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Schaller

Message from the Chair

Welcome to the Department of Biochemistry in the West Virginia University School of Medicine. This is a very exciting time in the Department as we are in the midst of a period of growth. Within the last few years, three new junior faculty members have joined the Department. Our next challenge is to replace faculty members who recently retired/relocated. We plan to recruit a number of new faculty members over the next few years and are interested in candidates with expertise in biochemistry and research interests in a number of broad areas including metabolism, cancer biology, cardiovascular biology and neuroscience. These represent areas of interest of the current faculty in the department and areas of strength in the three major research centers supported by the Health Sciences Center at WVU. Our successful recruitment of new faculty is re-invigorating the research programs within the Department and has provided new opportunities for post-doctoral and graduate student training.


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WVU Biochemistry Department researcher wins $1.4 million grant

5 year federal grant will fund investigations into molecular machines that degrade proteins:

MORGANTOWN, W.Va. – The National Institutes of Health has awarded a West Virginia University researcher $1.4 million over five years to investigate how protein degradation machines work at a molecular level. David M. Smith Ph.D. a faculty member in the WVU Department of Biochemistry studies a protein degradation machine called the proteasome. The proteasome is a complex of more than 60 proteins whose major job is to degrade proteins in a high regulated and selective manner. Proteins need to be degraded for a number of reasons: they can get damaged, they get misfolded or don’t fold properly, they are no longer needed by the cell, etc. Smith explained that protein degradation often goes awry in disease. The proteasome and some of its regulators are up-regulated in many types of cancer, and interestingly, in contrast the proteasome fails to properly function in most types of neurodegenerative disease (Alzheimer’s, Huntington’s, ALS, etc..). So we are interested in understanding how the proteasome works and is regulated at the most basic level, so we can better understand it’s biological role in disease.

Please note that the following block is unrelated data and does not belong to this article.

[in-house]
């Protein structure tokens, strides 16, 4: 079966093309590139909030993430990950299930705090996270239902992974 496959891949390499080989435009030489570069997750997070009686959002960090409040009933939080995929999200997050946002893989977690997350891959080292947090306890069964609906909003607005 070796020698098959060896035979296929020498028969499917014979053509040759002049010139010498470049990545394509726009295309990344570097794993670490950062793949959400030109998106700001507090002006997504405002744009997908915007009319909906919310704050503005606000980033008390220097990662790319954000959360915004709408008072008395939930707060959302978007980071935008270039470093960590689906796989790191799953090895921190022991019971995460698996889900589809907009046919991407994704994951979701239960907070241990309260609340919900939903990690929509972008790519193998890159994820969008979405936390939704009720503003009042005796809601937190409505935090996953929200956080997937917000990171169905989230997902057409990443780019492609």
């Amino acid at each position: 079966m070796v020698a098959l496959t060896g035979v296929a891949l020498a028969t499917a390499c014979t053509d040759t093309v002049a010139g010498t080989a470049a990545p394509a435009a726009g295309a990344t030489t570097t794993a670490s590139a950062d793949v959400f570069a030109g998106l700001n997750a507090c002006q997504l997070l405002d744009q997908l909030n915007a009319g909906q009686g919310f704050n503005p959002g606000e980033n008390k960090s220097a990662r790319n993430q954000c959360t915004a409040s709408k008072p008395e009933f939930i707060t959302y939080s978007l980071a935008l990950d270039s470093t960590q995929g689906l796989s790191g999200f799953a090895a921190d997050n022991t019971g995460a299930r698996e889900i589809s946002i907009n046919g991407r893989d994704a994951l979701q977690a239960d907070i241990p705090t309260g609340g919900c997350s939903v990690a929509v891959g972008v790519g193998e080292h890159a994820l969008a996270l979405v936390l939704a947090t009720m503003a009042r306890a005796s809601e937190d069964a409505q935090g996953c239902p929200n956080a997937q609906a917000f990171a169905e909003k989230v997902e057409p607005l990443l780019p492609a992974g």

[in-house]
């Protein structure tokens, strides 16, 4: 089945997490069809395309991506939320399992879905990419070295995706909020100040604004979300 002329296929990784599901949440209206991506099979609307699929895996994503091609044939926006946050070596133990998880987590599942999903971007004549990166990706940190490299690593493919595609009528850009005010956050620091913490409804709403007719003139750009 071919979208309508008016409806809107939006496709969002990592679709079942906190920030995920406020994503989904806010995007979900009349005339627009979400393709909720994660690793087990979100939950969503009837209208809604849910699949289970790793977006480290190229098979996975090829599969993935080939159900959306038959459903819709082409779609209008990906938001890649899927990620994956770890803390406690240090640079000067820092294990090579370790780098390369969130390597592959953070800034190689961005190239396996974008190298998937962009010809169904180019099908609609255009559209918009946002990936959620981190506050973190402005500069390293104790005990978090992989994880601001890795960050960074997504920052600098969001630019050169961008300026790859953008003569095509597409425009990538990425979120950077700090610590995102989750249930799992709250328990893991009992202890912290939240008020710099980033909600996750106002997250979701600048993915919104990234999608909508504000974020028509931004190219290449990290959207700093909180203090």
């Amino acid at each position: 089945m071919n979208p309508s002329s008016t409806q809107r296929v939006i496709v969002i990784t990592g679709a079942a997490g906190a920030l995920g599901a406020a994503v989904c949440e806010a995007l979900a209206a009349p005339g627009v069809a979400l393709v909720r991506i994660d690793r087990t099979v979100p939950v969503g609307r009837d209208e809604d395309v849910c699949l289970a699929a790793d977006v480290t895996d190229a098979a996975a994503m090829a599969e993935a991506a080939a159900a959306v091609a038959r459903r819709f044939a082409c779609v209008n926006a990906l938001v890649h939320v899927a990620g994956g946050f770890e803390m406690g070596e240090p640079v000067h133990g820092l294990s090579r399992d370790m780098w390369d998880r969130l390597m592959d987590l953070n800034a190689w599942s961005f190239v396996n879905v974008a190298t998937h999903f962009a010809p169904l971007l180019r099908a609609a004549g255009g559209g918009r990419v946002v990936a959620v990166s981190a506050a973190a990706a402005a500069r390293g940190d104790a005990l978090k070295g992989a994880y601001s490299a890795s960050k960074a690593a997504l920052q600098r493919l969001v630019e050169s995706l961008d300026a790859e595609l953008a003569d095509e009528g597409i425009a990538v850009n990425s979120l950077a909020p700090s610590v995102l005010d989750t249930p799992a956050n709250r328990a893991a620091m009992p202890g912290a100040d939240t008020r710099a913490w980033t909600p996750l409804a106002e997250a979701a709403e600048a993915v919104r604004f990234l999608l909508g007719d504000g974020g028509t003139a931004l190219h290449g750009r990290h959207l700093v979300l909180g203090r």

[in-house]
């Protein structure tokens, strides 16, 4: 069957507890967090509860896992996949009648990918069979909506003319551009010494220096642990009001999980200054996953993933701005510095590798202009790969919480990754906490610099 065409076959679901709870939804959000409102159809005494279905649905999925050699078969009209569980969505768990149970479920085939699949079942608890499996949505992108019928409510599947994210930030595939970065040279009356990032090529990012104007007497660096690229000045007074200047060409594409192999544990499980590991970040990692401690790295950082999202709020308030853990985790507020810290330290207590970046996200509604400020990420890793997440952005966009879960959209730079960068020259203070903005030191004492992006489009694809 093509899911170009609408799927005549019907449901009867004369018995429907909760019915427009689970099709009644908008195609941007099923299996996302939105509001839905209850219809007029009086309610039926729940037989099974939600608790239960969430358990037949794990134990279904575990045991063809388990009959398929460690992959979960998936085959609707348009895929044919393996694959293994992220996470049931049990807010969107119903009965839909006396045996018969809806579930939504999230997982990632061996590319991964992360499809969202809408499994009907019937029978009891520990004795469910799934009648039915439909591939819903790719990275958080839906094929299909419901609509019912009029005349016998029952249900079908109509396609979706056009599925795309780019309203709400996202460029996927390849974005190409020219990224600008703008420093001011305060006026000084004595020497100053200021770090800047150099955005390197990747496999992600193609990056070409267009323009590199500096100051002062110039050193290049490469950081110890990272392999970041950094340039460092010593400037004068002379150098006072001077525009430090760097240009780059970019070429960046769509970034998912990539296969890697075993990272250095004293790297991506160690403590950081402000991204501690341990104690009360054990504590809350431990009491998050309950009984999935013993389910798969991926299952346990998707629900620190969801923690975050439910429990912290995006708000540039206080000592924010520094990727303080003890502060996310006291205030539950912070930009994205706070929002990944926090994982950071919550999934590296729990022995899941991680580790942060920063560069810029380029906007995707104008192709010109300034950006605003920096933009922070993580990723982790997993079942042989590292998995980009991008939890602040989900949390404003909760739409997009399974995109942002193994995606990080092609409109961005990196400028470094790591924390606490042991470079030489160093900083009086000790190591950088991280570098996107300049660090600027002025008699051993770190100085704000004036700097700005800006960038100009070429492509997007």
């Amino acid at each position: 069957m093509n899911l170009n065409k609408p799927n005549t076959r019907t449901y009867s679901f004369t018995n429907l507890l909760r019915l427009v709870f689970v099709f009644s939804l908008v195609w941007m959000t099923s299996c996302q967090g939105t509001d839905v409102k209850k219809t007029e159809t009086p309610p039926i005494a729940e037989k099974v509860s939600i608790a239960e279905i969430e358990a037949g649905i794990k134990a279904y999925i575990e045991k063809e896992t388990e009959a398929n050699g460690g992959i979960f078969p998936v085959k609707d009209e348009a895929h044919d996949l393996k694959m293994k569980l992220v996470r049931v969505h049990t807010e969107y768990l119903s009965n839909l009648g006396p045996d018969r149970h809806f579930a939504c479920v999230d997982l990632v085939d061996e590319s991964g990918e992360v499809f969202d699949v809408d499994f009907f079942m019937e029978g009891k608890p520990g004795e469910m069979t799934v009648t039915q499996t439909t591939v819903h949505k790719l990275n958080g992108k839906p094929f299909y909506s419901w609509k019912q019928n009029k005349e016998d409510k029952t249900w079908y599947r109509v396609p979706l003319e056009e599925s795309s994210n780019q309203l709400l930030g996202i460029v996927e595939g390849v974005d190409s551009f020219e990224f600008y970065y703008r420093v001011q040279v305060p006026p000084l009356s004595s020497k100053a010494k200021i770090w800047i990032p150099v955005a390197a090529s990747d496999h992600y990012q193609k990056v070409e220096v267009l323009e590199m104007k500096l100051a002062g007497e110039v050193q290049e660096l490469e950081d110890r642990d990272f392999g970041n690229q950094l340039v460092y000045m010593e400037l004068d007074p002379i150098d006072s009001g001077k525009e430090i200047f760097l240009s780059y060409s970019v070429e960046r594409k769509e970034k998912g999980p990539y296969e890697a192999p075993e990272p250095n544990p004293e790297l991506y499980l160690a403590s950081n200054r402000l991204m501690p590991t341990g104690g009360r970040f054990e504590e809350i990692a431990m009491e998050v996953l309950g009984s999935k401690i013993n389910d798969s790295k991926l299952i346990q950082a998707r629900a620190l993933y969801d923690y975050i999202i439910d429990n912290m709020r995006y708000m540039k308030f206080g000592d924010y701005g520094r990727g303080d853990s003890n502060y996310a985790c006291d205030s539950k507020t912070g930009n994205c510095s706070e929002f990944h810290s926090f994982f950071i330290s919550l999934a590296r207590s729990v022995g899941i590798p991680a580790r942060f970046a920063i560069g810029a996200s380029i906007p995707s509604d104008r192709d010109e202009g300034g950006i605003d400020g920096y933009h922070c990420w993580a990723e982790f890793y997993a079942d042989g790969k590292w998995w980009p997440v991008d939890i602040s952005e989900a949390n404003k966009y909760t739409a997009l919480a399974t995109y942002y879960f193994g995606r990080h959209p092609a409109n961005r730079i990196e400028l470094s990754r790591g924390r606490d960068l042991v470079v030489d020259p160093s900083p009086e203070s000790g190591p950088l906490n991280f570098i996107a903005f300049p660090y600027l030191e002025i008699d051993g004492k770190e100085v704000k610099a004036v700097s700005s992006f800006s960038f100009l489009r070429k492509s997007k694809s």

"The proteasome is a fantastically interesting molecular machine" Smith said. "It’s shaped a lot like a barrel, and the proteolytic sites (scissors that chop up proteins) are located on the inside of the barrel, this ensures that only proteins that are stuffed into the barrel are degraded." The decision about what proteins get degraded are primarily made by various regulatory complexes that bind to the top of the barrel. "These regulatory complexes have several important jobs", David said, "They must recognize the proper proteins and then inject them into the core for their destruction". This multistep process ensures that only the proper proteins are degraded.

Our major goal is to understand how the proteasome uses chemical energy in the form of ATP to regulate this process. One type of regulatory particle, the 19S, has a ring of 6 ATPase subunits. This ring constitutes a motor that grabs proteins, unfolds them, and injects them into the proteolytic core. We want to understand this process: "how chemical energy from ATP is coupled to physical pulling and tugging on proteins", Smith said. A further understanding of these fundamental regulatory mechanisms is essential to develop future drugs that can treat these diseases where protein degradation is misregulated.